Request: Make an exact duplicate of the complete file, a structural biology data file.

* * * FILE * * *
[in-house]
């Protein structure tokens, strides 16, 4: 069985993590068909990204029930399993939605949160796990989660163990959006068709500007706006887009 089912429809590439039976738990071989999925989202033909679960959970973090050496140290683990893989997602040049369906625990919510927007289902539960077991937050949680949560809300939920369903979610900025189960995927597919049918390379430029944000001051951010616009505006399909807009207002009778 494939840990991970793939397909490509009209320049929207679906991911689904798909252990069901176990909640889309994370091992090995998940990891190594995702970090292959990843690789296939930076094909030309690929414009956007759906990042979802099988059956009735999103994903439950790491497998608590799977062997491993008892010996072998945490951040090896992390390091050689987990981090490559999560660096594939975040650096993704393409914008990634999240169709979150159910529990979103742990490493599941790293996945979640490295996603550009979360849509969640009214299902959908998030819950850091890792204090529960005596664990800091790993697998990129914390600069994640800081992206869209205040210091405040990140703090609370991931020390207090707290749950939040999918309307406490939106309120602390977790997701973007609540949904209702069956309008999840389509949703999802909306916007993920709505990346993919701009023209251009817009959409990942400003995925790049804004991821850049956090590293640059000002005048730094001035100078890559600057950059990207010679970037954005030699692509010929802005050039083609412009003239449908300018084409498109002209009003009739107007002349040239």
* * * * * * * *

[in-house]
């Protein structure tokens, strides 16, 4: 069985993590068909990204029930399993939605949160796990989660163990959006068709500007706006887009 089912429809590439039976738990071989999925989202033909679960959970973090050496140290683990893989997602040049369906625990919510927007289902539960077991937050949680949560809300939920369903979610900025189960995927597919049918390379430029944000001051951010616009505006399909807009207002009778 494939840990991970793939397909490509009209320049929207679906991911689904798909252990069901176990909640889309994370091992090995998940990891190594995702970090292959990843690789296939930076094909030309690929414009956007759906990042979802099988059956009735999103994903439950790491497998608590799977062997491993008892010996072998945490951040090896992390390091050689987990981090490559999560660096594939975040650096993704393409914008990634999240169709979150159910529990979103742990490493599941790293996945979640490295996603550009979360849509969640009214299902959908998030819950850091890792204090529960005596664990800091790993697998990129914390600069994640800081992206869209205040210091405040990140703090609370991931020390207090707290749950939040999918309307406490939106309120602390977790997701973007609540949904209702069956309008999840389509949703999802909306916007993920709505990346993919701009023209251009817009959409990942400003995925790049804004991821850049956090590293640059000002005048730094001035100078890559600057950059990207010679970037954005030699692509010929802005050039083609412009003239449908300018084409498109002209009003009739107007002349040239």